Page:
Maintaining Sod Quality - Even under Drought Stress. (Tool Box)
Fender, Douglas H., Landscape & Irrigation
For a small amount of water, a turfgrass landscape offers tremendous environmental benefits. Whether we're growing from seed, installing sod or maintaining turfgrass, we can increase those benefits by using today's science to develop the most efficient irrigation programs for water conservation, especially under summer drought stress.
One important way to conserve water is to use a turfgrass species that requires little water. Turfgrass water-use is quantified by evapotranspiration (ET) rate, the loss of water from the soil through evaporation and from the plant leaf through transpiration. Typical ET rates range from 0.12 to 0.32 inches per day for cool-season turfgrasses and 0.08 to 0.20 inches per day for warm-season grasses when the soil has adequate moisture.
Environmental conditions also influence ET rate. The rate will go up with increases in temperature, solar radiation and wind and decreases in relative humidity, water availability, and soil water holding capacity, or "field capacity," associated with soil type and texture. Wilting points also vary, depending on the soil.
You can insert a simple soil probe into the ground to test for soil moisture. If the soil is wet or moist do not water. At the high-tech end, new ET-signal irrigation controllers use wireless technology to receive local weather station data for establishing irrigation schedules.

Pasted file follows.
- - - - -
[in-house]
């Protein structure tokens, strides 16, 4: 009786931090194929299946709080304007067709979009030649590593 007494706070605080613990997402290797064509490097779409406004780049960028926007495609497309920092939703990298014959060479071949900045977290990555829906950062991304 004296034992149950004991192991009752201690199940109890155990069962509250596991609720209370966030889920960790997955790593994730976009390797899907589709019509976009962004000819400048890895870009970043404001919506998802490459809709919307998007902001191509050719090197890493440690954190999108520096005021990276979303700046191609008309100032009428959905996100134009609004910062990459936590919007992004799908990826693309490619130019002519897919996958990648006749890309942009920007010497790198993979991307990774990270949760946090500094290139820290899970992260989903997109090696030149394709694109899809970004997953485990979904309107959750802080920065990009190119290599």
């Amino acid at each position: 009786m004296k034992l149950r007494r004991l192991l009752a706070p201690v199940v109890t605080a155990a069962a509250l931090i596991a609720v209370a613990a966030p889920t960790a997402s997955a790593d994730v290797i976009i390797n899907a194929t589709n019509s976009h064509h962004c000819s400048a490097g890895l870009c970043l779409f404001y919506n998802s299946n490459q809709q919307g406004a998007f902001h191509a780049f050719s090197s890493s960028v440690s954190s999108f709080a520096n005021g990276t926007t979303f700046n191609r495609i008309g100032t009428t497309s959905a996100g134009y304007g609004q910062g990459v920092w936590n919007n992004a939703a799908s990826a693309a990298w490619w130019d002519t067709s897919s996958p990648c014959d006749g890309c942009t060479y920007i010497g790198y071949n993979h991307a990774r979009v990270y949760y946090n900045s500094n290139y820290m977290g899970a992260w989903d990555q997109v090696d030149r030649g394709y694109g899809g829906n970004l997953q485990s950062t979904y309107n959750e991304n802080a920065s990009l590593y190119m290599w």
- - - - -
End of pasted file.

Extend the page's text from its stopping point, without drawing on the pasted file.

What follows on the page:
Cultural practices that reduce water use include mowing, use of plant growth regulators (PGRs), and management of irrigation quantity and frequency.
When mowing, remember that a taller cut allows a more efficient water-using plant to develop, primarily because of a deeper root system. In general, the taller the turfgrass, the better the drought tolerance.
Extensive evaluation of PGRs has shown they contribute to the development of a short, compact turfgrass with reduced ET rates and mowing requirements. These regulators include flurprimidol and mefluidide acetamide.
Dr. Bingru Huang of Rutgers University has published studies indicating that you can, in effect, "train" your grass to tolerate heat stress. Infrequent or deficit irrigation that induces mild drought stress during spring can enhance physiological hardiness to heat stress during summer.
The less frequent watering lets surface soil dry between irrigations, stimulating root growth into deeper soil profiles by promoting carbon allocation and reducing carbohydrate consumption. …